Conventional Construction is Inefficient

Marine Corps Systems Command

According to, “Conventional construction is slow, fragmented, wasteful, and has poor thermal properties which increase energy use, increase operating costs, and decrease comfort.  Also, conventional materials like drywall and particle board are some of the least resilient materials ever invented.”

3D Printing is Better

Technical University of Eindhoven

3D printing creates a thermal envelope that provides comfort and energy efficiency. It also combines various systems like foundation, structure, insulation, interior & exterior sheathing, moisture barrier, and finished surfaces into its technology.

3D Homes Have Plenty of Rooms


The New Story 3D home prototype contains a single bedroom, a bathroom, a living room, and even a tiny office space to meet the homeowner’s needs. And because of the relatively small size of the interior, it’s easy to clean.

They Want to Build in Flood Ridden El Salvador


El Salvador suffers from floods. They also have rough terrain, which makes it difficult to build houses. So, Icon and New Story want to go to El Salvador and build over one hundred 350-square foot homes once safety and seismic tests are performed.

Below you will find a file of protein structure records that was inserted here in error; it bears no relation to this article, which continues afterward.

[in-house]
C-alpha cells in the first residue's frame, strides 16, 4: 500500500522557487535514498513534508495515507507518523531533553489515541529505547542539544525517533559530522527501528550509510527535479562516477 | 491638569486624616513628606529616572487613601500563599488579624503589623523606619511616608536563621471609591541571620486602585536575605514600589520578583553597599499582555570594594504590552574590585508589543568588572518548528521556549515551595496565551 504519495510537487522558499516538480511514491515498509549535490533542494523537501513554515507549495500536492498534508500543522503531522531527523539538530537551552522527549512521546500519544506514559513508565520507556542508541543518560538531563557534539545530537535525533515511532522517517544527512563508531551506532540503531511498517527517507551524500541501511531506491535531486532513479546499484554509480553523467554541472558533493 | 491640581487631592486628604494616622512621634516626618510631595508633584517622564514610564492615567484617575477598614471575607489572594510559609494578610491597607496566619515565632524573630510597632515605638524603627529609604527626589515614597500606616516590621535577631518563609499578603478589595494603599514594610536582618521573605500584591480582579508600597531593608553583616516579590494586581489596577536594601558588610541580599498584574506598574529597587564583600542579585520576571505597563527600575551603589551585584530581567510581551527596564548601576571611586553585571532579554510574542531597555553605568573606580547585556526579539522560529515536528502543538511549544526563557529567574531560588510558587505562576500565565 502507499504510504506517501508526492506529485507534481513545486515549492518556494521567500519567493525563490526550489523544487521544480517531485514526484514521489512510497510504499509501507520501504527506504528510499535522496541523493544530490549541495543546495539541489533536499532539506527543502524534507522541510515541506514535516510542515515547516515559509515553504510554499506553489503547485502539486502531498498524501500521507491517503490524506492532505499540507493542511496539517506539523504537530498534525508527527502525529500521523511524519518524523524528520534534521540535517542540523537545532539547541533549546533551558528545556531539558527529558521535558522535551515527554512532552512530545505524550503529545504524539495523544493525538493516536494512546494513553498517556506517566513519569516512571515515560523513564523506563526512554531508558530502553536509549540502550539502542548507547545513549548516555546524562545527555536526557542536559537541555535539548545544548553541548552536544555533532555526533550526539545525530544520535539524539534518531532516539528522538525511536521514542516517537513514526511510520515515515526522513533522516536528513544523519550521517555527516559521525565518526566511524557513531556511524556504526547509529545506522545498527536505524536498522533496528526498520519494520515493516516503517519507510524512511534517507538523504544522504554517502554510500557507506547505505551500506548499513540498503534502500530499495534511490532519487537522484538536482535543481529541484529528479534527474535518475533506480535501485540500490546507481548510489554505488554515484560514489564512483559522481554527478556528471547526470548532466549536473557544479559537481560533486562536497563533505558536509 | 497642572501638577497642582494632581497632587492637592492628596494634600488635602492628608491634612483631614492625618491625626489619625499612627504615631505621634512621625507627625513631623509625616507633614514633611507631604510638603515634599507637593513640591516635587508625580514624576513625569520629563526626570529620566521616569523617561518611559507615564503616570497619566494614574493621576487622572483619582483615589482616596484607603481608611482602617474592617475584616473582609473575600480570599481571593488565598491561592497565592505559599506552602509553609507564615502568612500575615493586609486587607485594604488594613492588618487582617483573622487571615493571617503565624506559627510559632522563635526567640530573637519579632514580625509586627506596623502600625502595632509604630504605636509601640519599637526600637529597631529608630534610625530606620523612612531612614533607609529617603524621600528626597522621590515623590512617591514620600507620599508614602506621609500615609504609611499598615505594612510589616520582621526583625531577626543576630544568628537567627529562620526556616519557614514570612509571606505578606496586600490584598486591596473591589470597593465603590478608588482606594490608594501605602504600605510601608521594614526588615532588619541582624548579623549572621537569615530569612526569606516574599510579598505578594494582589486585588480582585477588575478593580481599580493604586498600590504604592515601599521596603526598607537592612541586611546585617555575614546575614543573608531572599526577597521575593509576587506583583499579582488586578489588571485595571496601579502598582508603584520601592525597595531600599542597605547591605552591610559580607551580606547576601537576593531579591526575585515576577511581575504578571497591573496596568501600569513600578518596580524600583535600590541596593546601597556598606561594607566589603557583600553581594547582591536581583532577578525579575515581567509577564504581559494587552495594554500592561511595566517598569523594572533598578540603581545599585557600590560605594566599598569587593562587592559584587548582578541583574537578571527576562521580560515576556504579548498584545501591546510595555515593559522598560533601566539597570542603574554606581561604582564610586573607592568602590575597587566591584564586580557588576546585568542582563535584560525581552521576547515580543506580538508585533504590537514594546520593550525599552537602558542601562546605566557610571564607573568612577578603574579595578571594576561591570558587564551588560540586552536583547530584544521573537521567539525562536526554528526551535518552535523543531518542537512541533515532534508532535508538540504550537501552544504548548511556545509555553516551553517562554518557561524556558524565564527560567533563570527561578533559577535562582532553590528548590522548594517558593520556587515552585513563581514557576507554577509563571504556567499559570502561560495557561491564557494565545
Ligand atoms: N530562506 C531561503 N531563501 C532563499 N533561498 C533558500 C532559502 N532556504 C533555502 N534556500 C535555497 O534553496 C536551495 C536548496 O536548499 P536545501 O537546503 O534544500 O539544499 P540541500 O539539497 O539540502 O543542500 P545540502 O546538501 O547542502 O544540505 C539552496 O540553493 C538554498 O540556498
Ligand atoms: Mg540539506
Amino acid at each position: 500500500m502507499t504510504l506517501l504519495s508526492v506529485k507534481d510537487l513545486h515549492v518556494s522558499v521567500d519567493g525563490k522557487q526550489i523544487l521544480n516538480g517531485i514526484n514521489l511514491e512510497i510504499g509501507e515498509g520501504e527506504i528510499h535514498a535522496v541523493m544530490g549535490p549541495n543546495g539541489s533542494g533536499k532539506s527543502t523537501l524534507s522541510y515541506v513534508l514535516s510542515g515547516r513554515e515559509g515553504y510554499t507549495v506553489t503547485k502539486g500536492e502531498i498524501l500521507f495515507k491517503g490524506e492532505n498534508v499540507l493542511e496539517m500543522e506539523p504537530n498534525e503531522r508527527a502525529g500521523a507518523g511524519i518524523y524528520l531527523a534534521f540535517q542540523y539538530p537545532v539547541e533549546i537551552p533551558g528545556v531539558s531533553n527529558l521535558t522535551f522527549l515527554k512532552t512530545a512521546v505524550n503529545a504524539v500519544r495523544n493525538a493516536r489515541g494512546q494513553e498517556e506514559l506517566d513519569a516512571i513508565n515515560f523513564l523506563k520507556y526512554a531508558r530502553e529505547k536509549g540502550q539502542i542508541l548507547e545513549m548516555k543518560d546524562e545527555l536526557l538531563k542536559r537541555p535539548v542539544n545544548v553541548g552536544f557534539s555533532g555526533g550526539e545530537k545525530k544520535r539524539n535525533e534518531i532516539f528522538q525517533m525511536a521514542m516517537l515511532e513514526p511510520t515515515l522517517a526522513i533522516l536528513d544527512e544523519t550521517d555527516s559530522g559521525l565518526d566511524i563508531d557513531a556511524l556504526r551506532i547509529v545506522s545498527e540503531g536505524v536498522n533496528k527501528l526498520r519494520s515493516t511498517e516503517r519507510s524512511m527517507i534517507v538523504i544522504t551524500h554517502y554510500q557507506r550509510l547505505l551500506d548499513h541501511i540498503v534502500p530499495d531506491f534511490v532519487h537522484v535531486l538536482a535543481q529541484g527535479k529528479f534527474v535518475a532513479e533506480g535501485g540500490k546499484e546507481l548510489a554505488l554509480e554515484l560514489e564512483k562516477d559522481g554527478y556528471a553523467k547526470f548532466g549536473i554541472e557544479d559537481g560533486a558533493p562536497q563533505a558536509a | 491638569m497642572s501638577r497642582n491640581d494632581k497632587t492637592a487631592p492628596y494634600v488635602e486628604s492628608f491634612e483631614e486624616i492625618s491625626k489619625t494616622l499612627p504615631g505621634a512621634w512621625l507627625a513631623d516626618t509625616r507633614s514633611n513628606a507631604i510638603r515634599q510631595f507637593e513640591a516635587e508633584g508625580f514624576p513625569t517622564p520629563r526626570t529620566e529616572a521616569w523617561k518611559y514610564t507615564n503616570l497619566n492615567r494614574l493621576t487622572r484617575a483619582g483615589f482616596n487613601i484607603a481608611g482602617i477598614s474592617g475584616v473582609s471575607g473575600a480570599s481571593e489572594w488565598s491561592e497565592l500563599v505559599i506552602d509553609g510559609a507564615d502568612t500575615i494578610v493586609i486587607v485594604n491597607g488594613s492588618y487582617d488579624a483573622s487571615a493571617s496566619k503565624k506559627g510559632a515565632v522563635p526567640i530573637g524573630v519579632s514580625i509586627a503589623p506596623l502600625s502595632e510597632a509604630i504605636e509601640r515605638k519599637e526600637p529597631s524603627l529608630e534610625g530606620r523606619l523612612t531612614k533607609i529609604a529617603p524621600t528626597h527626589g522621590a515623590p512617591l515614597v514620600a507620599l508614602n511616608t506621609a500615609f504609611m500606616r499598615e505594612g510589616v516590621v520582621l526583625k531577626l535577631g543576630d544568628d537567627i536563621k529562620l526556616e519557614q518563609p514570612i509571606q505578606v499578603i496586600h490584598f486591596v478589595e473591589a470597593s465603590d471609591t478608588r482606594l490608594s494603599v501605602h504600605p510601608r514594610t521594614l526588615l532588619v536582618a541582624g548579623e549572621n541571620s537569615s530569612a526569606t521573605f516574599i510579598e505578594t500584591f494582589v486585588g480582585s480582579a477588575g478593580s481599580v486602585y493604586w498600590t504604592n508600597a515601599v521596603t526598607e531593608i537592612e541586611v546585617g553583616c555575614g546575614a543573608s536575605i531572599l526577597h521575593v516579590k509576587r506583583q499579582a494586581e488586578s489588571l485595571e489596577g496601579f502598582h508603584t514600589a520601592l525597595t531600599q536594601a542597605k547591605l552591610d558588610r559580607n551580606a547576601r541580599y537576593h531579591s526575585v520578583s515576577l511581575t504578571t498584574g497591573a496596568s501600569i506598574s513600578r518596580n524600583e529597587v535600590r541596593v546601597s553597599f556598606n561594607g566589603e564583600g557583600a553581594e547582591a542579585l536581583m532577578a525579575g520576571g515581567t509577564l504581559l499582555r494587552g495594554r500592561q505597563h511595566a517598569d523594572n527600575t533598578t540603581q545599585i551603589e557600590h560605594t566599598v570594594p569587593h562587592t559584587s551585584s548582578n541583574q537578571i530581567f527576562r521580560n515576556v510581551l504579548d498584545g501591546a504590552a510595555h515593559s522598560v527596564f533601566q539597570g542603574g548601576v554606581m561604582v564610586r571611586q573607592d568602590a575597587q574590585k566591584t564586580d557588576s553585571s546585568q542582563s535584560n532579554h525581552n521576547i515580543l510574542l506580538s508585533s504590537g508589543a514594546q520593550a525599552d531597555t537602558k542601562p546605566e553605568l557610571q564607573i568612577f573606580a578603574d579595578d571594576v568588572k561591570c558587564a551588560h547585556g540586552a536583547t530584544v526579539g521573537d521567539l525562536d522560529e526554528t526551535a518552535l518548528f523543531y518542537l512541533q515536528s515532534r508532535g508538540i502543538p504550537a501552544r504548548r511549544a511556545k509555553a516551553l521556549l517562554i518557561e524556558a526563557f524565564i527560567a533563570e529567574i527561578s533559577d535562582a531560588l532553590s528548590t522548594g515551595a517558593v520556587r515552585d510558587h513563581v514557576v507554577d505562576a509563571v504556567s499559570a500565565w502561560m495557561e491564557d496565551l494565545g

The Project Costs $1 Million

Icon and New Story Charity

According to CNN, New Story was looking to raise $1 million to print 3D homes for the people of El Salvador. But they want to expand globally and eventually print out more homes for the approximate 1.3 billion people residing in districts inhabited by very poor people.

They Want to Give Homes to the Homeless

Icon and New Story Charity

New Story CEO and co-founder Brett Hagler told CNN, "We want to bring this to the families who need it the most." The goal is to continue to create durable dwellings in poverty-stricken places to alleviate the growing number of homeless people.

Icon is Shipping 3D Printers

Icon and New Story Charity